Kari E. Veblen

Kari E. Veblen
Utah State University | USU · Department of Wildland Resources

PhD

About

91
Publications
22,710
Reads
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1,797
Citations
Additional affiliations
July 2017 - present
Utah State University
Position
  • Professor (Associate)
July 2011 - June 2017
Utah State University
Position
  • Professor (Assistant)
September 2002 - March 2008
University of California, Davis
Position
  • PhD
Education
September 2002 - June 2008
University of California, Davis
Field of study
  • Ecology

Publications

Publications (91)
Article
In drylands, there is a need for controlled experiments over multiple planting years to examine how woody seedlings respond to soil texture and the potentially interactive effects of soil depth and precipitation. Understanding how multiple environmental factors interactively influence plant establishment is critical to restoration ecology and in th...
Book
Full-text available
Utah contains a variety of shrub species adapted to its unique environmental conditions ranging from salt-deserts at lower elevations to woodlands at higher elevation mountain foothills and plateaus. Decades of management experience and research have led to a greater understanding of the complex relationships among vegetation, soil and climate, and...
Article
Full-text available
On the Ground •Available rangeland data, from field-measured plots to remotely sensed landscapes provide much needed information for mapping and modeling wildlife habitats. •Better integration of wildlife habitat characteristics into rangeland monitoring schemes is needed for most rangeland wildlife species at varying spatial and temporal scales....
Article
Full-text available
Ecological stability in plant communities is shaped by bottom-up processes like environmental resource fluctuations and top-down controls such as herbivory, each of which have demonstrated direct effects but may also act indirectly by altering plant community dynamics. These indirect effects, called biotic stability mechanisms, have been studied ac...
Article
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Over a quarter of the world's land surface is grazed by cattle and other livestock, which are replacing wild herbivores, potentially impairing ecosystem structure and functions. Previous research suggests that cattle at moderate stocking rates can functionally replace wild herbivores in shaping understory communities, but it is unclear whether this...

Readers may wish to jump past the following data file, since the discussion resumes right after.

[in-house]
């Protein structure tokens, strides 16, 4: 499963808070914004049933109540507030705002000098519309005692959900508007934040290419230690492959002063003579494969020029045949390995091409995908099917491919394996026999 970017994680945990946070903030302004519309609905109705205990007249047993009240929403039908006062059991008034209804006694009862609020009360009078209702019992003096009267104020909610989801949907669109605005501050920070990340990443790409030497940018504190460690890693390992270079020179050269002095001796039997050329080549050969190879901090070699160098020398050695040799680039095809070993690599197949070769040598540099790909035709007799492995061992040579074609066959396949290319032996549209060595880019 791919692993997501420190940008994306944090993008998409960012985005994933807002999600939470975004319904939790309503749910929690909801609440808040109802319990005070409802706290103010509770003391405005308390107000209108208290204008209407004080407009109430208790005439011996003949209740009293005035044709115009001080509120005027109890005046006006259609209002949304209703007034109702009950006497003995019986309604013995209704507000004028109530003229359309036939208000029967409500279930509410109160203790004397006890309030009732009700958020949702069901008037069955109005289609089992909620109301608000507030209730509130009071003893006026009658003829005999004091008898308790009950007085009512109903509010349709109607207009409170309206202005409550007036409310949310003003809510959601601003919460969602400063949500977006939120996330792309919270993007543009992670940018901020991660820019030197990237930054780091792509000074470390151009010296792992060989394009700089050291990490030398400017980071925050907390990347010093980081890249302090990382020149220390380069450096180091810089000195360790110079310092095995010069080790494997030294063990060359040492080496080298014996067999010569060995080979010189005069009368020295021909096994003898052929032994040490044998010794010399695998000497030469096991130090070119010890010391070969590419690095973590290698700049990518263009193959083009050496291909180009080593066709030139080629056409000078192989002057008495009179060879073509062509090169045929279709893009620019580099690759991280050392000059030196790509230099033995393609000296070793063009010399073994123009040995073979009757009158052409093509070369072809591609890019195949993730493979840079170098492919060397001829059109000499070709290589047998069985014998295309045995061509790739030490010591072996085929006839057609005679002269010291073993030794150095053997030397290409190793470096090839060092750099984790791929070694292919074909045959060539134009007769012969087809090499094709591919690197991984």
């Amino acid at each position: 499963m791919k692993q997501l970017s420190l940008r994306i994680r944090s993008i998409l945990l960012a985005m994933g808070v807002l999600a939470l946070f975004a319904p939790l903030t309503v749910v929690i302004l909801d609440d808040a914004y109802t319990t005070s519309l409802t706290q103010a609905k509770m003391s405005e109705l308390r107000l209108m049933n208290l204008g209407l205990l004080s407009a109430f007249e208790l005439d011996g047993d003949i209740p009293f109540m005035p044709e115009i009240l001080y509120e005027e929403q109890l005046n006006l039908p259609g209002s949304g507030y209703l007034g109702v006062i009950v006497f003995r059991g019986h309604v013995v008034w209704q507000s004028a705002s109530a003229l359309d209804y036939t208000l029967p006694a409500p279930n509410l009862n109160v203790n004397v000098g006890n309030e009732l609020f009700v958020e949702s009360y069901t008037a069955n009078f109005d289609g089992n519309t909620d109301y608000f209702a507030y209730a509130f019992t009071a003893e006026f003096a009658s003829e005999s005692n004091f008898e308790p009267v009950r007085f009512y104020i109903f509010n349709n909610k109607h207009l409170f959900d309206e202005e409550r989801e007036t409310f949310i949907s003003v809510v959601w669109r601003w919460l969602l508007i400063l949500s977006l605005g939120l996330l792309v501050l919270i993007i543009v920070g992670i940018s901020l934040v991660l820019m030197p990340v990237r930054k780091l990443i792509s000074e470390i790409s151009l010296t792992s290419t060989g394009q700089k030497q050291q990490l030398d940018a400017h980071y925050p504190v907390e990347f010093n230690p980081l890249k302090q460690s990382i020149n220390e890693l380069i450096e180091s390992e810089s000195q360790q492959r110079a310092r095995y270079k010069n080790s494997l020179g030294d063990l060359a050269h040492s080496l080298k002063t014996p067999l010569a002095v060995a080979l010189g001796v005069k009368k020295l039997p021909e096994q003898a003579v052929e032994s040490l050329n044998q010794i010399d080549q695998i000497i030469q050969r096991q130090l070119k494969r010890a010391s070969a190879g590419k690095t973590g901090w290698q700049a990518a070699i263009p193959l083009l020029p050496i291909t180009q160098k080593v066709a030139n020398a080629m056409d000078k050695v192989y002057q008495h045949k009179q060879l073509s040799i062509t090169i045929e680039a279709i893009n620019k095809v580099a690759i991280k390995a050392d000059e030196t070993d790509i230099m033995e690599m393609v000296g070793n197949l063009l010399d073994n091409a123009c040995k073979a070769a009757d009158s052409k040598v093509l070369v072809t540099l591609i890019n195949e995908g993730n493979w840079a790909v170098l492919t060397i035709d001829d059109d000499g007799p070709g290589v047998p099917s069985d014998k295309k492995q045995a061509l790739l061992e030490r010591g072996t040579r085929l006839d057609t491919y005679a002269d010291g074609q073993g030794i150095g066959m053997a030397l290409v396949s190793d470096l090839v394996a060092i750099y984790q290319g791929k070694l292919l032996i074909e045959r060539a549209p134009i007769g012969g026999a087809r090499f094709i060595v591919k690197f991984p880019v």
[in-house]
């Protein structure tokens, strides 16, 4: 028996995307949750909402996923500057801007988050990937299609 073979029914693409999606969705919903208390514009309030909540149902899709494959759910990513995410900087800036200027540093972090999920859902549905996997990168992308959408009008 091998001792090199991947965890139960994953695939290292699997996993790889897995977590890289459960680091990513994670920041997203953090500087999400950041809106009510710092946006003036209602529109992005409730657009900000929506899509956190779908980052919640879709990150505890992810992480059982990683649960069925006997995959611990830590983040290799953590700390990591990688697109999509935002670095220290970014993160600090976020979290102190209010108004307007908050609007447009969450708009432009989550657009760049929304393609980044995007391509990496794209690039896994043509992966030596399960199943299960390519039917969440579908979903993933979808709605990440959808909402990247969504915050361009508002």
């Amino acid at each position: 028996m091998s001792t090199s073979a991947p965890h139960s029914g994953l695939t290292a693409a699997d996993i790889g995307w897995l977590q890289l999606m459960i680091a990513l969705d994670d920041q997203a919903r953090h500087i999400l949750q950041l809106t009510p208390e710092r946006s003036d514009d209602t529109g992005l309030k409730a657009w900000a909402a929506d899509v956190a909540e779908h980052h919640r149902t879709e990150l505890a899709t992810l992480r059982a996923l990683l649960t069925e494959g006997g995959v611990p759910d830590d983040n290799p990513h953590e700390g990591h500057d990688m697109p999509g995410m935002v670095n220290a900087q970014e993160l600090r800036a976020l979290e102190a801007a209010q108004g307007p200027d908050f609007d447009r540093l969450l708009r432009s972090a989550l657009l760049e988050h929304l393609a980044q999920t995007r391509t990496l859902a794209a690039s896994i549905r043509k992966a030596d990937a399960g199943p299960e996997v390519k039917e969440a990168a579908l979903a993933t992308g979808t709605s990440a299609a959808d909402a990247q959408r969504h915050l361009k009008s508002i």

Article
Recent country and continental-scale digital soil mapping efforts have used a single model to predict soil properties across large regions. However, different ecophysiographic regions within large-extent areas are likely to have different soil-landscape relationships so models built specifically for these regions may more accurately capture these r...
Article
Full-text available
Restoration of degraded drylands is urgently needed to mitigate climate change, reverse desertification and secure livelihoods for the two billion people who live in these areas. Bold global targets have been set for dryland restoration to restore millions of hectares of degraded land. These targets have been questioned as overly ambitious, but wit...
Article
A full list of affiliations appears at the end of the paper. R estoration ecology is rapidly advancing in response to the ever-expanding global decline in ecosystem integrity and its associated socioeconomic repercussions 1-4. Nowhere are these dynamics more evident than in drylands, which help sustain 39% of the world's human population 5 but rema...
Article
Management of tree cover - either to curb bush encroachment or to mitigate losses of woody cover to over-browsing- is a major concern in savanna ecosystems. Once established, trees are often "trapped" as saplings, since interactions among disturbance, plant competition, and precipitation delay sapling recruitment into adult size classes. Saplings c...
Article
Full-text available
Both termites and large mammalian herbivores (LMH) are savanna ecosystem engineers that have profound impacts on ecosystem structure and function. Both of these savanna engineers modulate many common and shared dietary resources such as woody and herbaceous plant biomass, yet few studies have addressed how they impact one another. In particular, it...